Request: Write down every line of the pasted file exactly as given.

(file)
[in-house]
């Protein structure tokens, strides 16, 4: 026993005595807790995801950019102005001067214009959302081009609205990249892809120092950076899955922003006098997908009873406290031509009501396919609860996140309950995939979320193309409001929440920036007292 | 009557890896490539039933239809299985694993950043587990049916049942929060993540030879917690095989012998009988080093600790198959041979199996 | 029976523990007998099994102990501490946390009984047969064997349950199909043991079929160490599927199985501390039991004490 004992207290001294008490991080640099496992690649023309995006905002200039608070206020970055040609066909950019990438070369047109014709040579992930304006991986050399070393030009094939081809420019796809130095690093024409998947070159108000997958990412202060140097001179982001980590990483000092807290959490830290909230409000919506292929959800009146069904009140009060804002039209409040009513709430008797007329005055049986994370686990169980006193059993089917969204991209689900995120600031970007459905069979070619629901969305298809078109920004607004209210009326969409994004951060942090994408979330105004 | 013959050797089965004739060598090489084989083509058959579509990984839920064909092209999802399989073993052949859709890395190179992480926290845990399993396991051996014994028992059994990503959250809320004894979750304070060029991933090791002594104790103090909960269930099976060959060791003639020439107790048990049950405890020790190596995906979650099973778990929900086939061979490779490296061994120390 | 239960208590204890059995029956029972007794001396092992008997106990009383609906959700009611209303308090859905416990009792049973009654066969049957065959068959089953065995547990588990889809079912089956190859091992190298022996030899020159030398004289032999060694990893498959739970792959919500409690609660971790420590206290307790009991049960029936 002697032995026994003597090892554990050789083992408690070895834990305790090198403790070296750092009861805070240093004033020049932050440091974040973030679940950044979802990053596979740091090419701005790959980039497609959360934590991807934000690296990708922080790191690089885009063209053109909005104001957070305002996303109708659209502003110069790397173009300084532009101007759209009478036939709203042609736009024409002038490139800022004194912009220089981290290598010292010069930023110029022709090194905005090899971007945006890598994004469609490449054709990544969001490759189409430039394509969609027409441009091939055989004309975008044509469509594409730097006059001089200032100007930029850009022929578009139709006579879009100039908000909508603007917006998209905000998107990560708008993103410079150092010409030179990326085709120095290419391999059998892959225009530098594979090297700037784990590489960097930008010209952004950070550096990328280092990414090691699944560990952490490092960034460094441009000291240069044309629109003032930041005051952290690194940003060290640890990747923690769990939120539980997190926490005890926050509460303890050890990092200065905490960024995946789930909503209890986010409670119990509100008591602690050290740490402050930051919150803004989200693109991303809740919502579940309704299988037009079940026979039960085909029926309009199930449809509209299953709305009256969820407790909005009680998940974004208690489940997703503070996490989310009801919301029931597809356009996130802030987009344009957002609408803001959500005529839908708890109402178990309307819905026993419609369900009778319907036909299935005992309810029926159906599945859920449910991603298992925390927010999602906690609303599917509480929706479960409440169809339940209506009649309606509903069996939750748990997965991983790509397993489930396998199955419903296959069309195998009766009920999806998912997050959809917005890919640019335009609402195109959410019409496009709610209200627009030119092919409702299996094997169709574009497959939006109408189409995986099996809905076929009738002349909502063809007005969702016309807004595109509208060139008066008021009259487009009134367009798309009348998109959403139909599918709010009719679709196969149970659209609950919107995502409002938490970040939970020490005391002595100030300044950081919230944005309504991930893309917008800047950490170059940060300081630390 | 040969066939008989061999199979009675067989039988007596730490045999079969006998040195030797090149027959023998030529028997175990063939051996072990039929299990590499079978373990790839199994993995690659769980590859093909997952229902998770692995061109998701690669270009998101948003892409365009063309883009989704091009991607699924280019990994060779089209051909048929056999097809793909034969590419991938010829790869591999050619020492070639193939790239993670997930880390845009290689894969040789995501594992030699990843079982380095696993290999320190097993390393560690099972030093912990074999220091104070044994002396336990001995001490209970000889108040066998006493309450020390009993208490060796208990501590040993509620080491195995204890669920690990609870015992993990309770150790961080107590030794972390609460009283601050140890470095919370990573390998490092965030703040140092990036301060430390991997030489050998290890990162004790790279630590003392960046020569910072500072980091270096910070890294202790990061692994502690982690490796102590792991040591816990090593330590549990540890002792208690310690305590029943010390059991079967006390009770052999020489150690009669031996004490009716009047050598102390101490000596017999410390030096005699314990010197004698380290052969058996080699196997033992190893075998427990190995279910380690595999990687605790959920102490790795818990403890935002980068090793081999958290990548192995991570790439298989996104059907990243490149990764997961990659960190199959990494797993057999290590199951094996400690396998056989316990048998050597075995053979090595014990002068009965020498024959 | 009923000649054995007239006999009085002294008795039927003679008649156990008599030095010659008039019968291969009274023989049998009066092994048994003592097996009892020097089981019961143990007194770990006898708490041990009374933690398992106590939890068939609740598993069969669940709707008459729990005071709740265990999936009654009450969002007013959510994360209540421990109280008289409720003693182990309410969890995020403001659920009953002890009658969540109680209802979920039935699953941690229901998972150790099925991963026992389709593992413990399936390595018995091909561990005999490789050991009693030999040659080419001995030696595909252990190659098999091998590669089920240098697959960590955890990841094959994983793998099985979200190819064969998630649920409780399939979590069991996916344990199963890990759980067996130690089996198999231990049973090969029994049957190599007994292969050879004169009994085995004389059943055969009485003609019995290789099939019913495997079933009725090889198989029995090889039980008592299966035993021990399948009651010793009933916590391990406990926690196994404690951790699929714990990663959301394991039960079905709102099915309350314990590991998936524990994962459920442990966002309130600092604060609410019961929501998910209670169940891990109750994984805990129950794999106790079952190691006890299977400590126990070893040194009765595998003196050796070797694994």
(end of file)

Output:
[in-house]
């Protein structure tokens, strides 16, 4: 026993005595807790995801950019102005001067214009959302081009609205990249892809120092950076899955922003006098997908009873406290031509009501396919609860996140309950995939979320193309409001929440920036007292 | 009557890896490539039933239809299985694993950043587990049916049942929060993540030879917690095989012998009988080093600790198959041979199996 | 029976523990007998099994102990501490946390009984047969064997349950199909043991079929160490599927199985501390039991004490 004992207290001294008490991080640099496992690649023309995006905002200039608070206020970055040609066909950019990438070369047109014709040579992930304006991986050399070393030009094939081809420019796809130095690093024409998947070159108000997958990412202060140097001179982001980590990483000092807290959490830290909230409000919506292929959800009146069904009140009060804002039209409040009513709430008797007329005055049986994370686990169980006193059993089917969204991209689900995120600031970007459905069979070619629901969305298809078109920004607004209210009326969409994004951060942090994408979330105004 | 013959050797089965004739060598090489084989083509058959579509990984839920064909092209999802399989073993052949859709890395190179992480926290845990399993396991051996014994028992059994990503959250809320004894979750304070060029991933090791002594104790103090909960269930099976060959060791003639020439107790048990049950405890020790190596995906979650099973778990929900086939061979490779490296061994120390 | 239960208590204890059995029956029972007794001396092992008997106990009383609906959700009611209303308090859905416990009792049973009654066969049957065959068959089953065995547990588990889809079912089956190859091992190298022996030899020159030398004289032999060694990893498959739970792959919500409690609660971790420590206290307790009991049960029936 002697032995026994003597090892554990050789083992408690070895834990305790090198403790070296750092009861805070240093004033020049932050440091974040973030679940950044979802990053596979740091090419701005790959980039497609959360934590991807934000690296990708922080790191690089885009063209053109909005104001957070305002996303109708659209502003110069790397173009300084532009101007759209009478036939709203042609736009024409002038490139800022004194912009220089981290290598010292010069930023110029022709090194905005090899971007945006890598994004469609490449054709990544969001490759189409430039394509969609027409441009091939055989004309975008044509469509594409730097006059001089200032100007930029850009022929578009139709006579879009100039908000909508603007917006998209905000998107990560708008993103410079150092010409030179990326085709120095290419391999059998892959225009530098594979090297700037784990590489960097930008010209952004950070550096990328280092990414090691699944560990952490490092960034460094441009000291240069044309629109003032930041005051952290690194940003060290640890990747923690769990939120539980997190926490005890926050509460303890050890990092200065905490960024995946789930909503209890986010409670119990509100008591602690050290740490402050930051919150803004989200693109991303809740919502579940309704299988037009079940026979039960085909029926309009199930449809509209299953709305009256969820407790909005009680998940974004208690489940997703503070996490989310009801919301029931597809356009996130802030987009344009957002609408803001959500005529839908708890109402178990309307819905026993419609369900009778319907036909299935005992309810029926159906599945859920449910991603298992925390927010999602906690609303599917509480929706479960409440169809339940209506009649309606509903069996939750748990997965991983790509397993489930396998199955419903296959069309195998009766009920999806998912997050959809917005890919640019335009609402195109959410019409496009709610209200627009030119092919409702299996094997169709574009497959939006109408189409995986099996809905076929009738002349909502063809007005969702016309807004595109509208060139008066008021009259487009009134367009798309009348998109959403139909599918709010009719679709196969149970659209609950919107995502409002938490970040939970020490005391002595100030300044950081919230944005309504991930893309917008800047950490170059940060300081630390 | 040969066939008989061999199979009675067989039988007596730490045999079969006998040195030797090149027959023998030529028997175990063939051996072990039929299990590499079978373990790839199994993995690659769980590859093909997952229902998770692995061109998701690669270009998101948003892409365009063309883009989704091009991607699924280019990994060779089209051909048929056999097809793909034969590419991938010829790869591999050619020492070639193939790239993670997930880390845009290689894969040789995501594992030699990843079982380095696993290999320190097993390393560690099972030093912990074999220091104070044994002396336990001995001490209970000889108040066998006493309450020390009993208490060796208990501590040993509620080491195995204890669920690990609870015992993990309770150790961080107590030794972390609460009283601050140890470095919370990573390998490092965030703040140092990036301060430390991997030489050998290890990162004790790279630590003392960046020569910072500072980091270096910070890294202790990061692994502690982690490796102590792991040591816990090593330590549990540890002792208690310690305590029943010390059991079967006390009770052999020489150690009669031996004490009716009047050598102390101490000596017999410390030096005699314990010197004698380290052969058996080699196997033992190893075998427990190995279910380690595999990687605790959920102490790795818990403890935002980068090793081999958290990548192995991570790439298989996104059907990243490149990764997961990659960190199959990494797993057999290590199951094996400690396998056989316990048998050597075995053979090595014990002068009965020498024959 | 009923000649054995007239006999009085002294008795039927003679008649156990008599030095010659008039019968291969009274023989049998009066092994048994003592097996009892020097089981019961143990007194770990006898708490041990009374933690398992106590939890068939609740598993069969669940709707008459729990005071709740265990999936009654009450969002007013959510994360209540421990109280008289409720003693182990309410969890995020403001659920009953002890009658969540109680209802979920039935699953941690229901998972150790099925991963026992389709593992413990399936390595018995091909561990005999490789050991009693030999040659080419001995030696595909252990190659098999091998590669089920240098697959960590955890990841094959994983793998099985979200190819064969998630649920409780399939979590069991996916344990199963890990759980067996130690089996198999231990049973090969029994049957190599007994292969050879004169009994085995004389059943055969009485003609019995290789099939019913495997079933009725090889198989029995090889039980008592299966035993021990399948009651010793009933916590391990406990926690196994404690951790699929714990990663959301394991039960079905709102099915309350314990590991998936524990994962459920442990966002309130600092604060609410019961929501998910209670169940891990109750994984805990129950794999106790079952190691006890299977400590126990070893040194009765595998003196050796070797694994």